Hong Kong means “Fragant Harbour”.

The reference to fragrance may refer to the sweet taste of the harbour’s fresh water estuarine influx of the Pearl River, or to the incense from factories, lining the coast to the north of Kowloon, which was stored near Aberdeen Harbour for export before the development of the Victoria Harbour. Hong Kong is a city and it has 3 islands: Lantau Island, Hong Kong island (Aberdeen Island) and the main land Kowloon.


Hong Kong is officially known for a Special Administrative Region of the People’s Republic of China, it’s a major port and global financial center famed for its tower-studded skyline. Hong Kong is known for its skyline and deep natural harbour.

Hong Kong is not a province…

Hong Kong is not a country… not an independent country and is part of China.

Hong Kong is a company…

Hong Kong is a protectorate… the most influential people are businessmen and Chief Executive who play Hong Kong like Monopoly.



To understand Hong Kong’s status, you need to understand what a Chinese province is.

China is organized in to 4 types of administrative divisions from which the central government devolves power to:
1) Provinces
2) Autonomous regions
3) Directly Governed Municipality
4) Special Administrative Regions (“SAR”)


One thing I like the most about Hong Kong is the history itself about the power of feng shui vs. luck.


Feng Shui is a term composed of two Chinese words: feng (wind) and shui (water). Wind and water are the two natural elements that flow, move, and circulate everywhere on Earth. They are also the most basic elements required for human survival. Wind — or air — is the breath of life; without it, we would die in moments. And water is the liquid of life; without it, we would die in days. The combined qualities of wind and water determine the climate, which historically has determined our food supply and in turn affects our lifestyle, health, energy, and mood. These two fundamental and flowing elements have always profoundly yet subtly influenced human individuals and societies.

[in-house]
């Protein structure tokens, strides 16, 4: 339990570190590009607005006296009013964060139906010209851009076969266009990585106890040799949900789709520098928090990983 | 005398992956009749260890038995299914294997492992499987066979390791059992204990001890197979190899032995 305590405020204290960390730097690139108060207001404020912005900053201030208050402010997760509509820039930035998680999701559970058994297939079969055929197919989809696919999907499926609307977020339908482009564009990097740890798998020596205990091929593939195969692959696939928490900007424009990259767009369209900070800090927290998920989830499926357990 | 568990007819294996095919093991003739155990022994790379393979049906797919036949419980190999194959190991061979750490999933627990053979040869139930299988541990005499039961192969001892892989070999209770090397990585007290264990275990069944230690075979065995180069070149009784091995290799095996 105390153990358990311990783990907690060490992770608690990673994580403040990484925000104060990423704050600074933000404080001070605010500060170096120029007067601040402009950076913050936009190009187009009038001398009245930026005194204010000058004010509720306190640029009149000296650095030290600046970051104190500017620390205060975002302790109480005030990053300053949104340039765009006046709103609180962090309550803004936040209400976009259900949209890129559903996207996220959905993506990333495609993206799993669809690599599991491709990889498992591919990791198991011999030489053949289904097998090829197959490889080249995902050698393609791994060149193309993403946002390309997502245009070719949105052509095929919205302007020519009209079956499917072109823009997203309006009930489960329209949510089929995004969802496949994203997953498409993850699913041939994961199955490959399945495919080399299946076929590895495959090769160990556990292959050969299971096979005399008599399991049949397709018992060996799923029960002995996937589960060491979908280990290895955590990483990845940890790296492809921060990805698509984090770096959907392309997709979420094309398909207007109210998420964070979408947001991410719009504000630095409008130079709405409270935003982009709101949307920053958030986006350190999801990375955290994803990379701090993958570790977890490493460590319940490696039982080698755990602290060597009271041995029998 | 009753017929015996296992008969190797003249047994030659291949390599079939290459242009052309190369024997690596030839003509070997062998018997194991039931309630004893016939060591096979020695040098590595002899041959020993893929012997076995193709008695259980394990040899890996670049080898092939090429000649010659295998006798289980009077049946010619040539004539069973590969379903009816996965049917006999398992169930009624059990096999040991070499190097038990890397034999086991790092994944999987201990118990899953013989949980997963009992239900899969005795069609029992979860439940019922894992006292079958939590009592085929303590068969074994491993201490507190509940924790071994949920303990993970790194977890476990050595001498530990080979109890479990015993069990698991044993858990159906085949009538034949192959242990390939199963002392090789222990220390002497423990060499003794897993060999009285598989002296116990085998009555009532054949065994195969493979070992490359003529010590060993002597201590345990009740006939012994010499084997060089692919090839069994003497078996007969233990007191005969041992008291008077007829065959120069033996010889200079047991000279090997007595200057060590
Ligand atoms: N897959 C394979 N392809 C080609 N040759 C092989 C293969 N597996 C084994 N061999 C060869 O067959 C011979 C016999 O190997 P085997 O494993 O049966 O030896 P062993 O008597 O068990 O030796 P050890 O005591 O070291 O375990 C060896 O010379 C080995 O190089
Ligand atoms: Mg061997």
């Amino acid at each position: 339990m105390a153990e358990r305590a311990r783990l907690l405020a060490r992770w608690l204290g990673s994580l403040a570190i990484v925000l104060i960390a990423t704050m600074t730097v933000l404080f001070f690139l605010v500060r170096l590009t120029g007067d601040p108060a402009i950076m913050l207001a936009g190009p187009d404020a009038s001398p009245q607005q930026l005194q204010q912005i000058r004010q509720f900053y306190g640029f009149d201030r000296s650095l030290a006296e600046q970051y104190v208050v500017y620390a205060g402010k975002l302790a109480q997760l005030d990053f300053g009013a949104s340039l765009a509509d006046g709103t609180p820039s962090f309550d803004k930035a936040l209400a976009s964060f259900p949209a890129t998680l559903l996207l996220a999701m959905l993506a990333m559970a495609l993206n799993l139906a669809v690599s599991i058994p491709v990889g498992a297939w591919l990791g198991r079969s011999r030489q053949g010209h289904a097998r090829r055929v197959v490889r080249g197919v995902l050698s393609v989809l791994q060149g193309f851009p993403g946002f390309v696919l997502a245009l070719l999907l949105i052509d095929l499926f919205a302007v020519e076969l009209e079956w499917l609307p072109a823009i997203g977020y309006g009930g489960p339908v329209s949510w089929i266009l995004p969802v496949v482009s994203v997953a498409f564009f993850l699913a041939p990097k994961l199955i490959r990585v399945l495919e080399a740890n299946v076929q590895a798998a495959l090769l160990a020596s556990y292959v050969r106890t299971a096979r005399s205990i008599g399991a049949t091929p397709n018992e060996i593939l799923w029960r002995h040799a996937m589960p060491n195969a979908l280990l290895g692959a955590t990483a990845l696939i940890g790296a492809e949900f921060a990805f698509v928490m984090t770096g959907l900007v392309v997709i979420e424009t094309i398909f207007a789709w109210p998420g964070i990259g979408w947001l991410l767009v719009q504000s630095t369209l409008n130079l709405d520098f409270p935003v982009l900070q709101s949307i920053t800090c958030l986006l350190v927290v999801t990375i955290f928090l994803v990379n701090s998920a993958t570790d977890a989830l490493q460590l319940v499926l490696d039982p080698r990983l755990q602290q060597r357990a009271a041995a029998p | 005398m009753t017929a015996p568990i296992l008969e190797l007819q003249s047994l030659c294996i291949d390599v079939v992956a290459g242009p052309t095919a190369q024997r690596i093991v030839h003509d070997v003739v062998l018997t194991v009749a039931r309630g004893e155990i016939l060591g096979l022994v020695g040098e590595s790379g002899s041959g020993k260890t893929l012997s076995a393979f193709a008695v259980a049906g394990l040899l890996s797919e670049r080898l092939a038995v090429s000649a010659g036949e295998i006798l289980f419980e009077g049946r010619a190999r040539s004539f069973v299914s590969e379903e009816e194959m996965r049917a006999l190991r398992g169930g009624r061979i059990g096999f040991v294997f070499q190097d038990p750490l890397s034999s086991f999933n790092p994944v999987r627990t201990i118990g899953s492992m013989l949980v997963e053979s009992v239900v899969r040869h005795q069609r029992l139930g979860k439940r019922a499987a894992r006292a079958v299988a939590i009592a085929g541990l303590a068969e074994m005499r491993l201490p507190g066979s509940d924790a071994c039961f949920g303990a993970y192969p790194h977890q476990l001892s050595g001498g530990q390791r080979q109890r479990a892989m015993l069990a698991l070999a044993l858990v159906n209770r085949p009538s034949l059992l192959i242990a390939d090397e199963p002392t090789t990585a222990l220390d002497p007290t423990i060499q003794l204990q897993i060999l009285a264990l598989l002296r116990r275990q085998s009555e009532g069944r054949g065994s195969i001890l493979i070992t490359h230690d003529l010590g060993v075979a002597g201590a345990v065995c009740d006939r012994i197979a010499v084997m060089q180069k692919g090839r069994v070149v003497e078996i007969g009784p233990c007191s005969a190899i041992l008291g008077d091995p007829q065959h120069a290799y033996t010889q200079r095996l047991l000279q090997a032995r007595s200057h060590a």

The essence of these life-giving elements is chi, or life force. Wind and water are direct carriers of chi, as their flowing quality reflects their essential nature. All living organisms are largely composed of these two elements. Thus, Feng Shui is the art of designing environments in harmony with the flow of chi through one’s living space, and this flow supports and enhances one’s personal chi or life force.

Feng Shui is a traditional Chinese concept linking the destiny of man to his environment. It aims to ensure that people live in harmony with their surroundings.

Luck has two meaning, one is good and the other is bad.

Now, it make sense… Hong Kong is surrounded with water, as the water flows.. the wind comes. If you look at the map you will understand it.